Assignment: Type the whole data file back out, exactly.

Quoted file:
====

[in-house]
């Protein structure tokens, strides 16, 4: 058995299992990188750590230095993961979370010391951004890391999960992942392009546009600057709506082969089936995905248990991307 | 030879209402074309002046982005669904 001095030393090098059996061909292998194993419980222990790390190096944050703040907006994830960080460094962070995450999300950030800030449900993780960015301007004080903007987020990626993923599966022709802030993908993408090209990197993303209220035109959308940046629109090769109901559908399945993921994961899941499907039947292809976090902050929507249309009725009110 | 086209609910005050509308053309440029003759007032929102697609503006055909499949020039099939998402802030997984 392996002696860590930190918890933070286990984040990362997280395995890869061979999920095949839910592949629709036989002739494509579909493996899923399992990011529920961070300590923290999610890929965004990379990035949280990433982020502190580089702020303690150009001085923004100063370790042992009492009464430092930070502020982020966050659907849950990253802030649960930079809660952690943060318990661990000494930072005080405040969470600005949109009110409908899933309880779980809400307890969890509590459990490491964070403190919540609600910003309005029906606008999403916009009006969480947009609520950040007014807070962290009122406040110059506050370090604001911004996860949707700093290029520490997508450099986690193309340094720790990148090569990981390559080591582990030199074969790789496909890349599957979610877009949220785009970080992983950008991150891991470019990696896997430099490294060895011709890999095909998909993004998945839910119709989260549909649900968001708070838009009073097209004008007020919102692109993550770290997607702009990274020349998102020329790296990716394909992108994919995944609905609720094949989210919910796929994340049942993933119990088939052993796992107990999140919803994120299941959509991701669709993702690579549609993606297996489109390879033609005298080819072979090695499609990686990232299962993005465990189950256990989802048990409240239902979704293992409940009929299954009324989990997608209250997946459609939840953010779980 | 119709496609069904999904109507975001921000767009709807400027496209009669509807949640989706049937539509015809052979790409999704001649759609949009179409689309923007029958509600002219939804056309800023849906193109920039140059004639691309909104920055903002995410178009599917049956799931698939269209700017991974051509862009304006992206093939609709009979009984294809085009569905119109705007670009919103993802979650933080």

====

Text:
[in-house]
């Protein structure tokens, strides 16, 4: 058995299992990188750590230095993961979370010391951004890391999960992942392009546009600057709506082969089936995905248990991307 | 030879209402074309002046982005669904 001095030393090098059996061909292998194993419980222990790390190096944050703040907006994830960080460094962070995450999300950030800030449900993780960015301007004080903007987020990626993923599966022709802030993908993408090209990197993303209220035109959308940046629109090769109901559908399945993921994961899941499907039947292809976090902050929507249309009725009110 | 086209609910005050509308053309440029003759007032929102697609503006055909499949020039099939998402802030997984 392996002696860590930190918890933070286990984040990362997280395995890869061979999920095949839910592949629709036989002739494509579909493996899923399992990011529920961070300590923290999610890929965004990379990035949280990433982020502190580089702020303690150009001085923004100063370790042992009492009464430092930070502020982020966050659907849950990253802030649960930079809660952690943060318990661990000494930072005080405040969470600005949109009110409908899933309880779980809400307890969890509590459990490491964070403190919540609600910003309005029906606008999403916009009006969480947009609520950040007014807070962290009122406040110059506050370090604001911004996860949707700093290029520490997508450099986690193309340094720790990148090569990981390559080591582990030199074969790789496909890349599957979610877009949220785009970080992983950008991150891991470019990696896997430099490294060895011709890999095909998909993004998945839910119709989260549909649900968001708070838009009073097209004008007020919102692109993550770290997607702009990274020349998102020329790296990716394909992108994919995944609905609720094949989210919910796929994340049942993933119990088939052993796992107990999140919803994120299941959509991701669709993702690579549609993606297996489109390879033609005298080819072979090695499609990686990232299962993005465990189950256990989802048990409240239902979704293992409940009929299954009324989990997608209250997946459609939840953010779980 | 119709496609069904999904109507975001921000767009709807400027496209009669509807949640989706049937539509015809052979790409999704001649759609949009179409689309923007029958509600002219939804056309800023849906193109920039140059004639691309909104920055903002995410178009599917049956799931698939269209700017991974051509862009304006992206093939609709009979009984294809085009569905119109705007670009919103993802979650933080």